So does this mean that she's adequately disclosed her commercial relationship already, and no further disclosure is required? No no no. Absolutely not. Each and every social media post should be treated individually and disclosures added to each one. After all, you can't guarantee everyone will have seen the previous posts or the information in your bio so it must be made clear in that post.

The Muff Liquor Company believed that the use of the hashtags “#muffboss” and “#irishowned”, made it clear that Ms Whitmore was an investor

I like this defence. I'm tempted to check Companies House to see if I can change my company name to Hashtag MuffBoss. It's so much catchier than Hashtag Ad. Sadly it's not actually an acceptable disclosure label, much like #irishowned. The ASA stated that neither were clear identifiers of advertising content.

The CAP Code states that ads for alcoholic drinks must not be directed at people under 18 years of age through the selection of media or the context in which they appeared. It also states that no medium should be used to advertise alcoholic drinks if more than 25% of its audience is under 18 years of age

Because Laura was able to show, using demographic data, that only around 2.7% of her audience were under 18, the Instagram post did not breach this rule.

It's important to note TikTok's response to this point. They pointed out that the promotion of alcohol is prohibited under their Branded Content Policy. But Laura had not used their Branded Content Tool and so her post had flown under the radar. Had she used the tool, it would have been blocked from being posted organically. Additionally Laura had breached their Terms of Service by not using the tool for her branded content.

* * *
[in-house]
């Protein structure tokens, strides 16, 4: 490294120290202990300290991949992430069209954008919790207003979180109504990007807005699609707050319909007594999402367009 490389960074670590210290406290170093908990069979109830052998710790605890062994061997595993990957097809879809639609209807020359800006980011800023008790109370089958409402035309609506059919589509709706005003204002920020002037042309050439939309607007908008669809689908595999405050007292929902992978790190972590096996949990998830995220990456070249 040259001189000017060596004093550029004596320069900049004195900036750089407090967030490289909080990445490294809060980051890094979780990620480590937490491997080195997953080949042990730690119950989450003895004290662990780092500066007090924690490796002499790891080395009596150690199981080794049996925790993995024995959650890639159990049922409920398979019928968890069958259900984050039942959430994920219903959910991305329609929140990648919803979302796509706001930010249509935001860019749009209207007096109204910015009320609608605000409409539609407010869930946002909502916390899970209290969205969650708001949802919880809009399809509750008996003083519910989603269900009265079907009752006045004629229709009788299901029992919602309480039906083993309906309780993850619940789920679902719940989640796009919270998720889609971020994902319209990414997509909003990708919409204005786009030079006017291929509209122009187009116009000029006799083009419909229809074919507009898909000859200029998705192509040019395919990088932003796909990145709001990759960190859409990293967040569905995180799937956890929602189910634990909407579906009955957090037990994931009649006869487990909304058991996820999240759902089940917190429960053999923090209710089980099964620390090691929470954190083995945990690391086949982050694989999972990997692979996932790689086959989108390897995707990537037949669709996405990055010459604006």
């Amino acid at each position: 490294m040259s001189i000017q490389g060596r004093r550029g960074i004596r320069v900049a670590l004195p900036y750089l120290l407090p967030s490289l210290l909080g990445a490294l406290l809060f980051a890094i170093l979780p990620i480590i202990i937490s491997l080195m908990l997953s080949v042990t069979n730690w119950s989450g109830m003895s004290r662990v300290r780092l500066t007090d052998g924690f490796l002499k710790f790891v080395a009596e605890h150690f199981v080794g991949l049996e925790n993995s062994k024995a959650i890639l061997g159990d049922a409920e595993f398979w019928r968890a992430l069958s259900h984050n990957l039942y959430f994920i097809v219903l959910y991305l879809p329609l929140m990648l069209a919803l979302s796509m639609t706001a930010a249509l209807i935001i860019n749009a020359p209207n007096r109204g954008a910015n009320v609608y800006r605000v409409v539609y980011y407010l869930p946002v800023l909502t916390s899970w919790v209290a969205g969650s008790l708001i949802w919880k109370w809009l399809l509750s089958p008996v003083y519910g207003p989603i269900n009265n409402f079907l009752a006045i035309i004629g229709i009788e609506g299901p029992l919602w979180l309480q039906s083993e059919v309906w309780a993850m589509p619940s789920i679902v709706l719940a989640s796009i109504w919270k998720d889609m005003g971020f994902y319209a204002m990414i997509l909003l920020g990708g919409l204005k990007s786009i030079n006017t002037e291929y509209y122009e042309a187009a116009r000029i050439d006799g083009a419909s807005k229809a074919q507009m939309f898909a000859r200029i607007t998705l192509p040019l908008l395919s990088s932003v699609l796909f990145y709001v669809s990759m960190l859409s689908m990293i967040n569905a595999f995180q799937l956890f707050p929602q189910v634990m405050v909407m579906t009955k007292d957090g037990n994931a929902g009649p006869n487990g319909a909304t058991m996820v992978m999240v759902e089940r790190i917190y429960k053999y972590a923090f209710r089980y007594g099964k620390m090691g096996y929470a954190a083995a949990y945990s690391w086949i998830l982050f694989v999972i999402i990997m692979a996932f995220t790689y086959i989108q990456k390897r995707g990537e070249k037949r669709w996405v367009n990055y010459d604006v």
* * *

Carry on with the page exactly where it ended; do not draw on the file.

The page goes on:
Not only was the post in breach of TikTok policy, but it also breached the ASA rules on targeting of alcohol ads. The ASA cited BARB data which showed that Love Island was the fifth most watched programme by those aged 4 to 15 year olds in the second quarter of 2022. Because of that, the ASA considered that the programme was popular among under-18s and, consequently, we that a large proportion of individuals who were under-18 with TikTok accounts were likely to interact with content related to Love Island on the platform. Even if those individuals did not follow Laura, the ASA felt it was likely that the algorithm would determine Laura’s posts to be of interest to them, meaning they would appear in their “For You” page.

The CAP Code states that marketing communications must be socially responsible and must not suggest that alcohol has therapeutic qualities, is capable of changing mood, or could enhance confidence.